Police are warning people in Eastleigh to be on their guard as a fake police scam, aimed at the elderly, has been reported to them.
Victims have all received a phone call from a man claiming to be from Hammersmith Police.
The man sounds very plausible but police are warning to not give out bank details or to pass any valuable items to couriers following calls like this.
They have given this advice on any telephone scams:
- Never accept offers over the phone "if they sound too good to be true, they usually are."
- Never give personal details over the phone
- Report any suspicious phone calls to your phone company
- Consider registering your phone number with Telephone Preference Service (TPS Online) or 0845 070 0707
- Most telephone providers will block anonymous callers
- Never give your credit or bank card PIN over the phone. This information is never requested legitimately by your bank or the police
- If you think something is wrong, hang up the phone
A pensioner has told ITV Meridian how she spent more than two hundred thousands pounds on postal scams - one of the worst cases Trading Standards has ever seen.
Seventy-six year-old Sylvia Kneller, from Farnham in Surrey was bombarded by letters promising prizes. She responded because they were written directly to her - and she thought they were genuine. But the only intention was to rip her off. Andrew Pate reports.
Police in Southampton, Eastleigh and the New Forest area are warning people about a bank card cam after a number of incidents.
The scammers tried at least 5 times on Monday to carry out their con and on one occasion they were successful.
In each case a person received a call from someone pretending to be from the police saying they had been victims of fraud.
They then tried to get personal information out of them including bank details.
In one case a woman from Shirley did as instructed and a man came to pick up the cards which were later used to withdraw £100 before the woman cancelled her cards.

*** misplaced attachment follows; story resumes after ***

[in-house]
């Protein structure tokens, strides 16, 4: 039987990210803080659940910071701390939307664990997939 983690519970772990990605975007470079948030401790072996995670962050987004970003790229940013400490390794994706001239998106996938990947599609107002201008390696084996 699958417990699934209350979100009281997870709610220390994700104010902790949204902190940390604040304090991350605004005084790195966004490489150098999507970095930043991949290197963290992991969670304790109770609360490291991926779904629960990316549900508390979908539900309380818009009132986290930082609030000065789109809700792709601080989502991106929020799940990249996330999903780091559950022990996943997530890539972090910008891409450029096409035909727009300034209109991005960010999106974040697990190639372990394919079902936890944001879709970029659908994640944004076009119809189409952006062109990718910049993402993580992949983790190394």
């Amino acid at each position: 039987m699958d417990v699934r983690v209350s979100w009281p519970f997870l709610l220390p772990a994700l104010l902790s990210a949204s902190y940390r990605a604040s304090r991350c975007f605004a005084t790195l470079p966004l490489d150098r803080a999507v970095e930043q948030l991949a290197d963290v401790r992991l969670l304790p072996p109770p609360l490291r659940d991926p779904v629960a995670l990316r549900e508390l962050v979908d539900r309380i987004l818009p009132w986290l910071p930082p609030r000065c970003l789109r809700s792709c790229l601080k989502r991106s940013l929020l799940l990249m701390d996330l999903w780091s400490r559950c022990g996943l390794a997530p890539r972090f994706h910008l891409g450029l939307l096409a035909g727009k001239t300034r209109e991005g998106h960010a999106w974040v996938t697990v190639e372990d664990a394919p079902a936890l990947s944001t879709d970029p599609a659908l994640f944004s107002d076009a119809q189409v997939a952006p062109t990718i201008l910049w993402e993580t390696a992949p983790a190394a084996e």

Police are advising people to hang up if someone asks for their bank details or pin numbers.
Hampshire Police are investigating a number of incidents where shoppers have been distracted in supermarket car parks so bank cards and personal items can be stolen from their cars.
The offender and an accomplice use different methods to distract the victim, including asking for directions, telling the victim they have a nail in their tyre and asking if people have dropped money.
The stolen cards are then used to withdraw money or buy items, often before the victim realises.
Crime prevention advisor Graeme Barbour said, "These people are knowingly preying on people's goodwill and helpful nature and are intentionally targeting lone shoppers at supermarkets, causing a distraction which allows another member of the group to commit the theft."
Tips to keep your items safe:
- Never leave your bag on the trolley unattended and always ensure your bag is zipped up
- When putting your shopping in the boot of your vehicle, always ensure your bag/wallet is with you
- If asked for directions or to look at maps/items etc, ensure you lock personal items in the vehicle first
- When filling up with fuel, lock your vehicle when re-fuelling and when you go to pay
- If you are approached by anyone suspicious, report it to the Police as soon as possible.
Kent County Council Trading Standards have been made aware of a business telephoning residents in the Ashford area offering the householder a free burglar alarm.
Officers say the caller seems to know a lot of information about the people they call and ask questions about their security arrangements. The business also claims that their product is endorsed by the Police. It is not usual practice for the Police to give such products their endorsement.
A click of a few buttons and she had lost £1,500. But Camilla Jackson is not alone. The scam - known as phishing - saw bank customers lose £40 million in the last year.
Camilla, from Wiltshire, has been telling ITV Meridian how she unwittingly sent con artists her password details for an online finance site. Within hours, the money was gone from her bank.
In a statement, Paypal told us: "Like many other online banks, shops and services, PayPal can be targeted by criminals who use fraudulent emails.
"If you have any doubts about an email claiming to be from PayPal, don't click any links in it. Instead, log into your account normally. You will have a secure message waiting if PayPal does need you to take any action."
Robert Murphy reports.